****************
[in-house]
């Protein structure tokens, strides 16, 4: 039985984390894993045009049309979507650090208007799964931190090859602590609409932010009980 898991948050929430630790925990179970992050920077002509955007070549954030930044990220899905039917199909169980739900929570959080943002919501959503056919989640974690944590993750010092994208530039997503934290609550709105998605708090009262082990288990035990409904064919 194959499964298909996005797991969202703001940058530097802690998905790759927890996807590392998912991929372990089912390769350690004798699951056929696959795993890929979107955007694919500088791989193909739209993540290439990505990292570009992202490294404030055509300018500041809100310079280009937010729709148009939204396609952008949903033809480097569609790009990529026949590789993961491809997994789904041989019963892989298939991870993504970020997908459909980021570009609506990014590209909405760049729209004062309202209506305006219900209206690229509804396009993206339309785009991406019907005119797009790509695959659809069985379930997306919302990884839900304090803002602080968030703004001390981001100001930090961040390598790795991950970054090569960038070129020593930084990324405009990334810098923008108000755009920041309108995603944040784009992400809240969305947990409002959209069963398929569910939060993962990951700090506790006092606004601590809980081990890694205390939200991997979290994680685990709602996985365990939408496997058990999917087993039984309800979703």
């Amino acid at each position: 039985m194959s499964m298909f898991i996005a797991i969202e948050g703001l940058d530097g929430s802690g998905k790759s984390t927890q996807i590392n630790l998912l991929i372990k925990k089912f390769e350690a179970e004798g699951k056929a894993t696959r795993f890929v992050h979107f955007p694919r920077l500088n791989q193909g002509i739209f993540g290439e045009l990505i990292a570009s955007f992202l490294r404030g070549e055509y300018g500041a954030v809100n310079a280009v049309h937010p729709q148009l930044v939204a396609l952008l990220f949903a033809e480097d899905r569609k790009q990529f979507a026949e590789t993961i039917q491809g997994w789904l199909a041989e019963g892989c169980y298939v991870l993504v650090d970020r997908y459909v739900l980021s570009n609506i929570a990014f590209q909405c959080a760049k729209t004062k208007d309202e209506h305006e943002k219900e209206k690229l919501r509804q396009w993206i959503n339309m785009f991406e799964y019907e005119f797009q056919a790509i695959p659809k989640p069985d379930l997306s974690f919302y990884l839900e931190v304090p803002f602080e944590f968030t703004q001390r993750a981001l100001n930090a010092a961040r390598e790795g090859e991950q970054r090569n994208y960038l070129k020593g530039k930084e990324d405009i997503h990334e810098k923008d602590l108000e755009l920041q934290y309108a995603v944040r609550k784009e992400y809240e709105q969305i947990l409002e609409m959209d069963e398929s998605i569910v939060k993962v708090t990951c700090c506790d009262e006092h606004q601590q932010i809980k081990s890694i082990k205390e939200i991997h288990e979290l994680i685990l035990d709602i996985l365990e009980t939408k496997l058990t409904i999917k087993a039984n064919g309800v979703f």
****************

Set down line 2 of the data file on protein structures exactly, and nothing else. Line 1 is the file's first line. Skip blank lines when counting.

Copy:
């Protein structure tokens, strides 16, 4: 039985984390894993045009049309979507650090208007799964931190090859602590609409932010009980 898991948050929430630790925990179970992050920077002509955007070549954030930044990220899905039917199909169980739900929570959080943002919501959503056919989640974690944590993750010092994208530039997503934290609550709105998605708090009262082990288990035990409904064919 194959499964298909996005797991969202703001940058530097802690998905790759927890996807590392998912991929372990089912390769350690004798699951056929696959795993890929979107955007694919500088791989193909739209993540290439990505990292570009992202490294404030055509300018500041809100310079280009937010729709148009939204396609952008949903033809480097569609790009990529026949590789993961491809997994789904041989019963892989298939991870993504970020997908459909980021570009609506990014590209909405760049729209004062309202209506305006219900209206690229509804396009993206339309785009991406019907005119797009790509695959659809069985379930997306919302990884839900304090803002602080968030703004001390981001100001930090961040390598790795991950970054090569960038070129020593930084990324405009990334810098923008108000755009920041309108995603944040784009992400809240969305947990409002959209069963398929569910939060993962990951700090506790006092606004601590809980081990890694205390939200991997979290994680685990709602996985365990939408496997058990999917087993039984309800979703």